73% of adult Americans are internet users and 73% use a cell phone.
About 15% of Americans neither go online nor have a cell phone.
Half (52%) of Americans have broadband access either at home or work; 42% have broadband at home.
These findings come from the Pew/Internet report, “A Typology of Information and Communication Technology Users” (7 May ).
The Pew Internet & American Life project classified Americans into different groups of technology users, ranged along three dimensions of relationships to information and communications technology (ICT): their ICT assets, their actions, and their attitudes.
The survey found that Americans sort into 10 distinct groups of users of ICT.
“Elite” tech users constitute of 31% of American adults and include four subgroups. “Middle-of-the-road” tech users constitute 20% of American adults and include 2 subgroups; and the “low tech” group constitutes 49% of American adults and includes 3 subgroups.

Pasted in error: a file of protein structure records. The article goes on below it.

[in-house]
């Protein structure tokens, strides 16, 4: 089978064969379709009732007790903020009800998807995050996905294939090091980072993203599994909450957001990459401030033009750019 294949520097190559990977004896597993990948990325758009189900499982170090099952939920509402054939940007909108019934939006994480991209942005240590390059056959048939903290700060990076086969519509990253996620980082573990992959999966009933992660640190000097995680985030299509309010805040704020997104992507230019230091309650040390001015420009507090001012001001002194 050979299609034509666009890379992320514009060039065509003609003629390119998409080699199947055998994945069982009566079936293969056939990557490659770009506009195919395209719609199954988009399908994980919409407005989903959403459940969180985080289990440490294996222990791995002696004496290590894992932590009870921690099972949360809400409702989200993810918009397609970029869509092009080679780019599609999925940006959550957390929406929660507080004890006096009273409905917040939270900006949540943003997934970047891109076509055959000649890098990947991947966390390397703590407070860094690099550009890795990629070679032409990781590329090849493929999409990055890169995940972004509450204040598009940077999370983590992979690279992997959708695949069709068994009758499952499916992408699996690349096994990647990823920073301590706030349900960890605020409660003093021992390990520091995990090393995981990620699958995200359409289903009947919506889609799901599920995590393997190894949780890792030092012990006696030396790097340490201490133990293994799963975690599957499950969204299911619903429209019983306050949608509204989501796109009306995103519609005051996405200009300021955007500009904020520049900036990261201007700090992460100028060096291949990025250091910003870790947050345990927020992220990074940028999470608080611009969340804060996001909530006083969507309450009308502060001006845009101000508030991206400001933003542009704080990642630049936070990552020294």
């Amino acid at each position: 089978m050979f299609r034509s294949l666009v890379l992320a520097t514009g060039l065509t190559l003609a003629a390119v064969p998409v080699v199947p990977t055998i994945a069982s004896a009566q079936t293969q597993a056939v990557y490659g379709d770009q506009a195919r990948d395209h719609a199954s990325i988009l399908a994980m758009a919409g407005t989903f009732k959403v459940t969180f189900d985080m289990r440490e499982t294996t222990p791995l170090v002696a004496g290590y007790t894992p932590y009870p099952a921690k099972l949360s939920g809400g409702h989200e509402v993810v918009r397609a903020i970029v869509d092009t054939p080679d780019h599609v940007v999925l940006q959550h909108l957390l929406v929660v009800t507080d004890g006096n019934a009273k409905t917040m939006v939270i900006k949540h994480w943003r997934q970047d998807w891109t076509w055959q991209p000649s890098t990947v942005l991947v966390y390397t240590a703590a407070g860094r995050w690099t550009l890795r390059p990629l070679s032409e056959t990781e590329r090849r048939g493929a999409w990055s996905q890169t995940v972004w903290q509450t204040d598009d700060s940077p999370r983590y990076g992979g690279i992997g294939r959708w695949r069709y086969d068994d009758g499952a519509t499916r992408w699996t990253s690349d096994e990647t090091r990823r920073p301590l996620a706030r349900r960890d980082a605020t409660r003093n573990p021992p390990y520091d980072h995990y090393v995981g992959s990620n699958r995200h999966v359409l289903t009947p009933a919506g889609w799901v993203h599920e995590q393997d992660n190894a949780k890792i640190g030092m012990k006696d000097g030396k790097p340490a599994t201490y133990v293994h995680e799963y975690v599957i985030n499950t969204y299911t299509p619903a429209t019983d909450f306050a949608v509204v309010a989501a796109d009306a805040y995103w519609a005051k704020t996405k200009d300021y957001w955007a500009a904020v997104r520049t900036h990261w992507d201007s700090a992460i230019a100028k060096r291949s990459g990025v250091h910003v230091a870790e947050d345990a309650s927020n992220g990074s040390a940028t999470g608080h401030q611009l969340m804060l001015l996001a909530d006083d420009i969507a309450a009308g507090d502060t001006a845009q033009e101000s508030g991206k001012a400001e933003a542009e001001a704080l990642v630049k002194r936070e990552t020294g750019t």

The survey found differences in use and attitudes among people even when they own the same devices. For example, the four subgroups making up the “elite” group of tech users display significant differences in the extent of their participation in shaping cyberspace (i.e., creating “user-generated content) and how central they believe information technology is to various facets of their lives.
The four subgroups that collectively make up the low tech users come to 49% of the general population. They are the heaviest users of old media, such as radio and TV, but do not have an inclination (or perhaps the means) to try new information and communication technology. This group is the oldest—the median age is 64, and has the lowest reported levels of household income.
There is an intra-generational pattern to information technology adoption. Not all people in or near their 30 got online at the same time, and the same is true when looking at people in their 40s and 50s. Each age cohort appears to have its technology champions who adopt early, with others then following.